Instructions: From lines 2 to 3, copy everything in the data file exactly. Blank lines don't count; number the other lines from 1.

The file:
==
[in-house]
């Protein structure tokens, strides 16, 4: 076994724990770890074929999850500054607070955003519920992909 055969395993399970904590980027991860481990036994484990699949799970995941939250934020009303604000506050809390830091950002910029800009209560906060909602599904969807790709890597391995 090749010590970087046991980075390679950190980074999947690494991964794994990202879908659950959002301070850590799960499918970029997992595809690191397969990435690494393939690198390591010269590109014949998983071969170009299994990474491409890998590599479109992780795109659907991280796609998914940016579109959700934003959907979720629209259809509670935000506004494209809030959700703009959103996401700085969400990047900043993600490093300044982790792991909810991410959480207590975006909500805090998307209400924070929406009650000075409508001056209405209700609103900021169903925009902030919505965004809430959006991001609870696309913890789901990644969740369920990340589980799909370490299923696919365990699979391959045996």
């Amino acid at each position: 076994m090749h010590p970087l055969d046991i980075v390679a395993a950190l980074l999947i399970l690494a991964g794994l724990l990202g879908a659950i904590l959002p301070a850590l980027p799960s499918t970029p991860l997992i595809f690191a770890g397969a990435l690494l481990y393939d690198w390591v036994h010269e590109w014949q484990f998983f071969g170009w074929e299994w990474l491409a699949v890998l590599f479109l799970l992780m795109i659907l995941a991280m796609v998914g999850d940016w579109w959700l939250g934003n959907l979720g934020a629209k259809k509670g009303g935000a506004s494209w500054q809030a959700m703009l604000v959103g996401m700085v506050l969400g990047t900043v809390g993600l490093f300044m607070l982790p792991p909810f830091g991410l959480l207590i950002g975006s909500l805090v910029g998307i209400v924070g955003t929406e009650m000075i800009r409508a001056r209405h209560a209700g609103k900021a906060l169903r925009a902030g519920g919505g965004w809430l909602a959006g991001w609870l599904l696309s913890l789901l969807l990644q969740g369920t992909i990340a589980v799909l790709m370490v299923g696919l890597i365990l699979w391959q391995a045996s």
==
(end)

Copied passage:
């Protein structure tokens, strides 16, 4: 076994724990770890074929999850500054607070955003519920992909 055969395993399970904590980027991860481990036994484990699949799970995941939250934020009303604000506050809390830091950002910029800009209560906060909602599904969807790709890597391995 090749010590970087046991980075390679950190980074999947690494991964794994990202879908659950959002301070850590799960499918970029997992595809690191397969990435690494393939690198390591010269590109014949998983071969170009299994990474491409890998590599479109992780795109659907991280796609998914940016579109959700934003959907979720629209259809509670935000506004494209809030959700703009959103996401700085969400990047900043993600490093300044982790792991909810991410959480207590975006909500805090998307209400924070929406009650000075409508001056209405209700609103900021169903925009902030919505965004809430959006991001609870696309913890789901990644969740369920990340589980799909370490299923696919365990699979391959045996």
């Amino acid at each position: 076994m090749h010590p970087l055969d046991i980075v390679a395993a950190l980074l999947i399970l690494a991964g794994l724990l990202g879908a659950i904590l959002p301070a850590l980027p799960s499918t970029p991860l997992i595809f690191a770890g397969a990435l690494l481990y393939d690198w390591v036994h010269e590109w014949q484990f998983f071969g170009w074929e299994w990474l491409a699949v890998l590599f479109l799970l992780m795109i659907l995941a991280m796609v998914g999850d940016w579109w959700l939250g934003n959907l979720g934020a629209k259809k509670g009303g935000a506004s494209w500054q809030a959700m703009l604000v959103g996401m700085v506050l969400g990047t900043v809390g993600l490093f300044m607070l982790p792991p909810f830091g991410l959480l207590i950002g975006s909500l805090v910029g998307i209400v924070g955003t929406e009650m000075i800009r409508a001056r209405h209560a209700g609103k900021a906060l169903r925009a902030g519920g919505g965004w809430l909602a959006g991001w609870l599904l696309s913890l789901l969807l990644q969740g369920t992909i990340a589980v799909l790709m370490v299923g696919l890597i365990l699979w391959q391995a045996s």